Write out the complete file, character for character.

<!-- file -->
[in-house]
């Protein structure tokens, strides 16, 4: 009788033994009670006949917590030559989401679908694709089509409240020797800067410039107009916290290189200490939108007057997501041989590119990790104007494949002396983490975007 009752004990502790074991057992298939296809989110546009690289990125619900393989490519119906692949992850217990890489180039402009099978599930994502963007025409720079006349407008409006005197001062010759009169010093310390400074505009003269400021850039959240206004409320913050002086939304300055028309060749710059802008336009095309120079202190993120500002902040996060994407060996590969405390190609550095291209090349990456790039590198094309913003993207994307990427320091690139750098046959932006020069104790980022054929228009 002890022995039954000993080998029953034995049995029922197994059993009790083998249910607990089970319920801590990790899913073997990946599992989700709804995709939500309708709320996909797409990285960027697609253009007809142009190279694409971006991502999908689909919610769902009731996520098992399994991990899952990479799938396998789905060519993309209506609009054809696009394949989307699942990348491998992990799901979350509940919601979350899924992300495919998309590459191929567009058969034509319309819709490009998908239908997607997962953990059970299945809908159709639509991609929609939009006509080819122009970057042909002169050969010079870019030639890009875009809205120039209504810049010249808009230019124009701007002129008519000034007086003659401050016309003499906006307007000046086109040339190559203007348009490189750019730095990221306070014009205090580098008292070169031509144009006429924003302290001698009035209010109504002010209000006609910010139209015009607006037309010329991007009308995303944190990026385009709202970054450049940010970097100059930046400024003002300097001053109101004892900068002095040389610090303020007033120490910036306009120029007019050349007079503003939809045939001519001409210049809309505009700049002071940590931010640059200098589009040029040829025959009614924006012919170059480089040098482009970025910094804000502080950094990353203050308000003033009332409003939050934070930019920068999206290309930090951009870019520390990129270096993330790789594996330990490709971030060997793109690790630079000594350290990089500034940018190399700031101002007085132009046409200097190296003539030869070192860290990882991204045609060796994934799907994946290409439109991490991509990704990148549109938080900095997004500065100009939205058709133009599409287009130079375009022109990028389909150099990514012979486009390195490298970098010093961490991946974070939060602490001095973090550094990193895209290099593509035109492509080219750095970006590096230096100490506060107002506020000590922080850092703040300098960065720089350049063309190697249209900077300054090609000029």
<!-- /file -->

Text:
[in-house]
């Protein structure tokens, strides 16, 4: 009788033994009670006949917590030559989401679908694709089509409240020797800067410039107009916290290189200490939108007057997501041989590119990790104007494949002396983490975007 009752004990502790074991057992298939296809989110546009690289990125619900393989490519119906692949992850217990890489180039402009099978599930994502963007025409720079006349407008409006005197001062010759009169010093310390400074505009003269400021850039959240206004409320913050002086939304300055028309060749710059802008336009095309120079202190993120500002902040996060994407060996590969405390190609550095291209090349990456790039590198094309913003993207994307990427320091690139750098046959932006020069104790980022054929228009 002890022995039954000993080998029953034995049995029922197994059993009790083998249910607990089970319920801590990790899913073997990946599992989700709804995709939500309708709320996909797409990285960027697609253009007809142009190279694409971006991502999908689909919610769902009731996520098992399994991990899952990479799938396998789905060519993309209506609009054809696009394949989307699942990348491998992990799901979350509940919601979350899924992300495919998309590459191929567009058969034509319309819709490009998908239908997607997962953990059970299945809908159709639509991609929609939009006509080819122009970057042909002169050969010079870019030639890009875009809205120039209504810049010249808009230019124009701007002129008519000034007086003659401050016309003499906006307007000046086109040339190559203007348009490189750019730095990221306070014009205090580098008292070169031509144009006429924003302290001698009035209010109504002010209000006609910010139209015009607006037309010329991007009308995303944190990026385009709202970054450049940010970097100059930046400024003002300097001053109101004892900068002095040389610090303020007033120490910036306009120029007019050349007079503003939809045939001519001409210049809309505009700049002071940590931010640059200098589009040029040829025959009614924006012919170059480089040098482009970025910094804000502080950094990353203050308000003033009332409003939050934070930019920068999206290309930090951009870019520390990129270096993330790789594996330990490709971030060997793109690790630079000594350290990089500034940018190399700031101002007085132009046409200097190296003539030869070192860290990882991204045609060796994934799907994946290409439109991490991509990704990148549109938080900095997004500065100009939205058709133009599409287009130079375009022109990028389909150099990514012979486009390195490298970098010093961490991946974070939060602490001095973090550094990193895209290099593509035109492509080219750095970006590096230096100490506060107002506020000590922080850092703040300098960065720089350049063309190697249209900077300054090609000029």